Over the next few days, Facebook could file an IPO. Raising as much as $10 billion at a valuation anywhere between $75 billion to $100 billion, it stands to be "one of the biggest-ever U.S. public debuts." What does this mean for investors of the social media mammoth? It means they will make disgusting amounts of money. Lots of it. More than you could possibly imagine. Citing anonymous sources, the Wall Street Journal reports:

Greylock Partners and Meritech Capital Partners, which invested around $12.5 million each in Facebook in 2006 when the company was valued at around $500 million, would also reap significant returns of around 200 times that would put their stakes in the social network at more than $1.5 billion, said people familiar with the matter. Neither venture firm has reduced its shares in Facebook, said these people, with Meritech having added to its holdings several years ago.

But that's not all. Palo Alto-based venture-capital firm Accel Partner could make "unprecedented" returns if and when Facebook lets loose with their initial public offering. WSJ goes on to point out:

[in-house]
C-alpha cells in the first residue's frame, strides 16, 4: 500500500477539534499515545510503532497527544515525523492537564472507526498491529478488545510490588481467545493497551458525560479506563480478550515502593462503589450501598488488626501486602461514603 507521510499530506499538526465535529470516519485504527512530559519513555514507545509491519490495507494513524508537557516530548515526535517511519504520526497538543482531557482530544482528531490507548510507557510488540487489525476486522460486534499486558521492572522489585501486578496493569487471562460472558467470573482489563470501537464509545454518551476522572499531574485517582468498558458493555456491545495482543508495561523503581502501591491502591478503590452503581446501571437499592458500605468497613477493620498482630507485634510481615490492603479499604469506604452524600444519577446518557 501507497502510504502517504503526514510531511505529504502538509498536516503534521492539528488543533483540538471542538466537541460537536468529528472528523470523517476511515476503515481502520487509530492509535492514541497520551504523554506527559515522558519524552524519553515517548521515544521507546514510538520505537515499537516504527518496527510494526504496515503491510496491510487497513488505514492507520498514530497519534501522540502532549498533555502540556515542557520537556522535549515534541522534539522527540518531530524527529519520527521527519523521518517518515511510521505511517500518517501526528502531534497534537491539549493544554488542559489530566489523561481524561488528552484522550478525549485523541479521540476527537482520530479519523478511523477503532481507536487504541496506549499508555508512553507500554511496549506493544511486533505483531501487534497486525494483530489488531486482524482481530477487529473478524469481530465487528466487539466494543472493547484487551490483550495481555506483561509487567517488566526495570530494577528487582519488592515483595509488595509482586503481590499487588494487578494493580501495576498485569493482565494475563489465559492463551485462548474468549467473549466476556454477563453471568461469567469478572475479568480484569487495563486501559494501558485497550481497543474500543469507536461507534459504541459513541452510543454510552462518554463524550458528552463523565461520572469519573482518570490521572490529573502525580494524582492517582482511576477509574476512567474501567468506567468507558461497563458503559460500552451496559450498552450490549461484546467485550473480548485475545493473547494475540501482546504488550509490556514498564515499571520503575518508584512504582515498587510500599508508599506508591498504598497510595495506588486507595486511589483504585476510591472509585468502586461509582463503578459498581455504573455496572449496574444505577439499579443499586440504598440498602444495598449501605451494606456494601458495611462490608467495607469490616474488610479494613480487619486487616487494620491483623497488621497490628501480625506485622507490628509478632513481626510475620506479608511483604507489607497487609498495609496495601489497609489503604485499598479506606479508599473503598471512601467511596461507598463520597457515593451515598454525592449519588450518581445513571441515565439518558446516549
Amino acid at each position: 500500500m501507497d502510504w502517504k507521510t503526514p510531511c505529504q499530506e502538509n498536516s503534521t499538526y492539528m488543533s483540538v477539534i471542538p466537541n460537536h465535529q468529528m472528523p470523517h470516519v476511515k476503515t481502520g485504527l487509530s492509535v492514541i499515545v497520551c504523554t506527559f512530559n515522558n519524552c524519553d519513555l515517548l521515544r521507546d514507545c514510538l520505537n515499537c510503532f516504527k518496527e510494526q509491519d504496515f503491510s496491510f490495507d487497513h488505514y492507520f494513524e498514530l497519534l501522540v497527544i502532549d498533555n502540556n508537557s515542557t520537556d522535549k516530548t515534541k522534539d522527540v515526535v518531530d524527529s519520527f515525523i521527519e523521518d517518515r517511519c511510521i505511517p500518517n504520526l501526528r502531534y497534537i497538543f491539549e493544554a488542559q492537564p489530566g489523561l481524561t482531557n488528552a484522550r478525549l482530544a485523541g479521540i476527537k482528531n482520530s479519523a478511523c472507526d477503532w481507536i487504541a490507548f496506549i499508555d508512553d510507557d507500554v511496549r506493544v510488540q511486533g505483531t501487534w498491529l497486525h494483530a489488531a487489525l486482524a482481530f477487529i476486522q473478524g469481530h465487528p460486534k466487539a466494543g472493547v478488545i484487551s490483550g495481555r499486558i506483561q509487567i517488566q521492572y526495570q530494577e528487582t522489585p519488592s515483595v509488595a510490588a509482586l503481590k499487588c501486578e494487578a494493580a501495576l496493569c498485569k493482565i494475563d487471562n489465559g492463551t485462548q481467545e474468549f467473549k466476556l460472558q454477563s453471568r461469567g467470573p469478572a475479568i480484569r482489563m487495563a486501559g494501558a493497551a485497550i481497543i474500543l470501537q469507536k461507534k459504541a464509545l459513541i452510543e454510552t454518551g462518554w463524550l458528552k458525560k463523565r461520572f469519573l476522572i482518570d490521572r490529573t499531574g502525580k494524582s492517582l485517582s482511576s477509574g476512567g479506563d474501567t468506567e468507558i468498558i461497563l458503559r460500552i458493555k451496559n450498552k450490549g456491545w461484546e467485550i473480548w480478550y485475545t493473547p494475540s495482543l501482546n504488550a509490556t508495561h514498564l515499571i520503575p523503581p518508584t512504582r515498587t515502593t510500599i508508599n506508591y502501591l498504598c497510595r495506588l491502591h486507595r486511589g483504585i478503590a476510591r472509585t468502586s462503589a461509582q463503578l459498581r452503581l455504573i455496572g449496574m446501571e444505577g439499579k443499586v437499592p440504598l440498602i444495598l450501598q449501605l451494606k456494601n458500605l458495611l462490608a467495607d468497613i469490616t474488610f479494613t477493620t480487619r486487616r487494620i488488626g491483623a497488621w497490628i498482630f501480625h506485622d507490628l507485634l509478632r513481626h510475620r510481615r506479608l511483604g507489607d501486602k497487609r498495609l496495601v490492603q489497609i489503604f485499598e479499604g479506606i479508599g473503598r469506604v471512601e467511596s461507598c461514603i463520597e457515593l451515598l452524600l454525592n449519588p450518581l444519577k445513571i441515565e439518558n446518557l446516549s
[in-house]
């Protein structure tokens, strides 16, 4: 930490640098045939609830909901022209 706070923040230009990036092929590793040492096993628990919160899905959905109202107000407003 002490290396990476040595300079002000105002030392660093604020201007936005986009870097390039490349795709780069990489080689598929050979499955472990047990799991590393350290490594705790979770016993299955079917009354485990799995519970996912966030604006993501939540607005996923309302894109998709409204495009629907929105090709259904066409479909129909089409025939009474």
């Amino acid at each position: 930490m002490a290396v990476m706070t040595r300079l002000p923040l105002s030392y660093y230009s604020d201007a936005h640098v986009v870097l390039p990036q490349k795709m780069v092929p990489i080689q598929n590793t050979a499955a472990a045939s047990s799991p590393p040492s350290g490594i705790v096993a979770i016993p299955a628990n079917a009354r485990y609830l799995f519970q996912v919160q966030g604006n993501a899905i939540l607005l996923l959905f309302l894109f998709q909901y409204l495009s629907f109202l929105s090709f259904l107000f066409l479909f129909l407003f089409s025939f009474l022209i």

Chief among the beneficiaries would be Palo Alto, Calif., venture-capital firm Accel Partners, which invested $12.7 million in Facebook in 2005 when the company was priced around $100 million. While Accel has since sold a small percentage of its Facebook shares, it could still reap around a 1,000 times return, with its stake potentially worth as high as $9 billion (taking into account dilution and other factors), said people familiar with the matter.

The colossal likely returns from a Facebook IPO—particularly Accel's nearly 1,000 times return and $9 billion potential payday—would be unprecedented in the venture industry, said venture experts. Such returns would exceed those of Google Inc.'s 2004 IPO, when the Web-search company's early venture investors Sequoia Capital and Kleiner Perkins Caufield & Byers, which each put $12.5 million into the start-up, saw their investments swell to around $2 billion.

Now with more than 800 million users, Facebook is one of the fastest growing companies in the world. If the Facebook IPO comes to fruition, according to Forbes, it is "widely expected to be one of the biggest in recent years, if not the biggest ever." Brace yourselves.